Let's face it— developing parklets is pretty much uncharted territory. There's not really a "playbook" to go by, but for designers that's like winning the lottery!
Not only will they have an opportunity to publicly display their work, but they also add their voices to the national conversation about what a parklet could and should be.
Many credit the group Rebar in San Francisco as the first to explore parklet construction back in 2010.
Since then, many cities worldwide have followed suit as pedestrians and business-owners begin to reinvent what the sidewalk and curbside means to them. Many of the goals established by those early pioneers, such as promoting connectivity and community interaction, exist today in projects like Curb'd.
But what exactly are the long term effects of having a temporary or permanent structure added to the streetscape or storefront? Are there any concrete numbers on the environmental or economic impact of parklet construction? Not really.
Parklets are so new and innovative that there hasn't been much solid research done on their greater social impact. Although we can look to other parklet success stories at home and abroad for a better understanding of what's to come.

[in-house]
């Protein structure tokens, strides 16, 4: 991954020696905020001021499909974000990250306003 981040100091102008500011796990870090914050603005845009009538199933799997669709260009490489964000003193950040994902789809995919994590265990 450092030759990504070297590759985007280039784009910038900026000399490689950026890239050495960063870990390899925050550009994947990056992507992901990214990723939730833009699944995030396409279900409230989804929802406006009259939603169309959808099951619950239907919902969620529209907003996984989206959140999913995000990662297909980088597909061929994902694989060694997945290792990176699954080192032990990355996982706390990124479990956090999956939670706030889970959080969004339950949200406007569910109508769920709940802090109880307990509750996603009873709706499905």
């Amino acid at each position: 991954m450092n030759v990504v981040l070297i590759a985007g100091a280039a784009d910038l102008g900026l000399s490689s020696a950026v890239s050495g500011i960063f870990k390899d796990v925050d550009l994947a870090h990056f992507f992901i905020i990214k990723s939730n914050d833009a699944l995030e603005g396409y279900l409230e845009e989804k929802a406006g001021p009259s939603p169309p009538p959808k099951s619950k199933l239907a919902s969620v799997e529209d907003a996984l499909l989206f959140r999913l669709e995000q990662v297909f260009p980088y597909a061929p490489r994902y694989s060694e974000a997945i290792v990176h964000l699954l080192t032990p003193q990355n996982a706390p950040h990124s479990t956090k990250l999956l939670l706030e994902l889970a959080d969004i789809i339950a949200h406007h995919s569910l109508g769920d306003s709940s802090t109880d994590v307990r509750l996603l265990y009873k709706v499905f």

A sleek new parklet lines Tooley Street in London, England. This urban sculpture, titled ParkedBench, is portable, "sittable," and is very refined in terms of design and construction. Made primarily with low-cost materials, this parklet provides a much needed buffer zone between sidewalk and street. Research shows that public interaction with the parklet differs from person to person. Unlike a regular park bench, people feel more inclined to explore and play. Some groups prefer to gather in a particular niche, while children tend to explore the tactile nature of the design.
This parklet comes complete with plant and an air quality monitor that provides real-time data.
That's the beauty of the parklet.
It's main purpose is to give us a greater sense of context to our own surroundings. It provides a place for people to just be without an agenda, leading to inevitably to conversations about the street, the neighborhood, or the environment.
While the ParkedBench installation is only temporary, the public is left with all the meaningful reflections that it allowed.
Many community members are already excitedly talking about future parklet designs.